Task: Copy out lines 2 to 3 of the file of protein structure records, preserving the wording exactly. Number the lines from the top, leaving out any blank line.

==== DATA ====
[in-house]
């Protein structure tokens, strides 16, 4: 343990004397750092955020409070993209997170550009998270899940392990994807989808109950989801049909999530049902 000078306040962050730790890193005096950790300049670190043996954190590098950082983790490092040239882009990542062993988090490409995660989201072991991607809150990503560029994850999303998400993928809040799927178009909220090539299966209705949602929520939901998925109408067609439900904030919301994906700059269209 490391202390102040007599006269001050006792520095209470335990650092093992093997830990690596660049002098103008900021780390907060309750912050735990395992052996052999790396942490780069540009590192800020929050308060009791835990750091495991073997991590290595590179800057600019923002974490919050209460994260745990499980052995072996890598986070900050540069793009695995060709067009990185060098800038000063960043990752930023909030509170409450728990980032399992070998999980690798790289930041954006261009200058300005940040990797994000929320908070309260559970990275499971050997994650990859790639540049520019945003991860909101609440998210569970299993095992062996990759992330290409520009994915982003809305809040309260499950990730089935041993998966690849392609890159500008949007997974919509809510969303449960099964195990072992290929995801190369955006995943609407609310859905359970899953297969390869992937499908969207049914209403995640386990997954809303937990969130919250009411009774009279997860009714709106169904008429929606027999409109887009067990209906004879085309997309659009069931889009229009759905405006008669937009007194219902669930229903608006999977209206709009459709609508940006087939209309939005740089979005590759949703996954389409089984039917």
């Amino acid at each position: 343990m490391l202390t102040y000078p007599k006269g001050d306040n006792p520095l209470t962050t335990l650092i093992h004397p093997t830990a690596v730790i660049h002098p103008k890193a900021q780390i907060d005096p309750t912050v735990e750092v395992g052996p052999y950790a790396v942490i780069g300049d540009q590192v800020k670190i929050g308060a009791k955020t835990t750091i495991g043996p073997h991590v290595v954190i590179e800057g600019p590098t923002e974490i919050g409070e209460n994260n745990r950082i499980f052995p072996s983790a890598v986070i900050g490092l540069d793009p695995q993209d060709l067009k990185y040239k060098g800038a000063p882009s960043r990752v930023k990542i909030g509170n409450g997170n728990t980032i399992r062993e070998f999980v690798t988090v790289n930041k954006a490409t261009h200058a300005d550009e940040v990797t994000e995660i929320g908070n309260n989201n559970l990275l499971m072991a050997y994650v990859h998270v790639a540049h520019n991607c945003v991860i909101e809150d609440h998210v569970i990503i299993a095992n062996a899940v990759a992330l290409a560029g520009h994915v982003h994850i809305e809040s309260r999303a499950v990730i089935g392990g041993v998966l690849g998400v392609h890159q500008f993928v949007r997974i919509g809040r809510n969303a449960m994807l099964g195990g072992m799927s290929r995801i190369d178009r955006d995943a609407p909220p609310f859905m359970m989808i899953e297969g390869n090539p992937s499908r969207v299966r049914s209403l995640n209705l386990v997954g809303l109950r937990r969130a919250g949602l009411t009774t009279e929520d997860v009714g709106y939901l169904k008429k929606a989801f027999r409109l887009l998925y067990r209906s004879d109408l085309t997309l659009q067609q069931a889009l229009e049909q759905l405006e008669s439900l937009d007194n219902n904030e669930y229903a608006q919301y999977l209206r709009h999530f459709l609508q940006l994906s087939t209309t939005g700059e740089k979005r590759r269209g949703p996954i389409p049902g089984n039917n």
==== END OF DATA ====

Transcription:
């Protein structure tokens, strides 16, 4: 343990004397750092955020409070993209997170550009998270899940392990994807989808109950989801049909999530049902 000078306040962050730790890193005096950790300049670190043996954190590098950082983790490092040239882009990542062993988090490409995660989201072991991607809150990503560029994850999303998400993928809040799927178009909220090539299966209705949602929520939901998925109408067609439900904030919301994906700059269209 490391202390102040007599006269001050006792520095209470335990650092093992093997830990690596660049002098103008900021780390907060309750912050735990395992052996052999790396942490780069540009590192800020929050308060009791835990750091495991073997991590290595590179800057600019923002974490919050209460994260745990499980052995072996890598986070900050540069793009695995060709067009990185060098800038000063960043990752930023909030509170409450728990980032399992070998999980690798790289930041954006261009200058300005940040990797994000929320908070309260559970990275499971050997994650990859790639540049520019945003991860909101609440998210569970299993095992062996990759992330290409520009994915982003809305809040309260499950990730089935041993998966690849392609890159500008949007997974919509809510969303449960099964195990072992290929995801190369955006995943609407609310859905359970899953297969390869992937499908969207049914209403995640386990997954809303937990969130919250009411009774009279997860009714709106169904008429929606027999409109887009067990209906004879085309997309659009069931889009229009759905405006008669937009007194219902669930229903608006999977209206709009459709609508940006087939209309939005740089979005590759949703996954389409089984039917």
């Amino acid at each position: 343990m490391l202390t102040y000078p007599k006269g001050d306040n006792p520095l209470t962050t335990l650092i093992h004397p093997t830990a690596v730790i660049h002098p103008k890193a900021q780390i907060d005096p309750t912050v735990e750092v395992g052996p052999y950790a790396v942490i780069g300049d540009q590192v800020k670190i929050g308060a009791k955020t835990t750091i495991g043996p073997h991590v290595v954190i590179e800057g600019p590098t923002e974490i919050g409070e209460n994260n745990r950082i499980f052995p072996s983790a890598v986070i900050g490092l540069d793009p695995q993209d060709l067009k990185y040239k060098g800038a000063p882009s960043r990752v930023k990542i909030g509170n409450g997170n728990t980032i399992r062993e070998f999980v690798t988090v790289n930041k954006a490409t261009h200058a300005d550009e940040v990797t994000e995660i929320g908070n309260n989201n559970l990275l499971m072991a050997y994650v990859h998270v790639a540049h520019n991607c945003v991860i909101e809150d609440h998210v569970i990503i299993a095992n062996a899940v990759a992330l290409a560029g520009h994915v982003h994850i809305e809040s309260r999303a499950v990730i089935g392990g041993v998966l690849g998400v392609h890159q500008f993928v949007r997974i919509g809040r809510n969303a449960m994807l099964g195990g072992m799927s290929r995801i190369d178009r955006d995943a609407p909220p609310f859905m359970m989808i899953e297969g390869n090539p992937s499908r969207v299966r049914s209403l995640n209705l386990v997954g809303l109950r937990r969130a919250g949602l009411t009774t009279e929520d997860v009714g709106y939901l169904k008429k929606a989801f027999r409109l887009l998925y067990r209906s004879d109408l085309t997309l659009q067609q069931a889009l229009e049909q759905l405006e008669s439900l937009d007194n219902n904030e669930y229903a608006q919301y999977l209206r709009h999530f459709l609508q940006l994906s087939t209309t939005g700059e740089k979005r590759r269209g949703p996954i389409p049902g089984n039917n």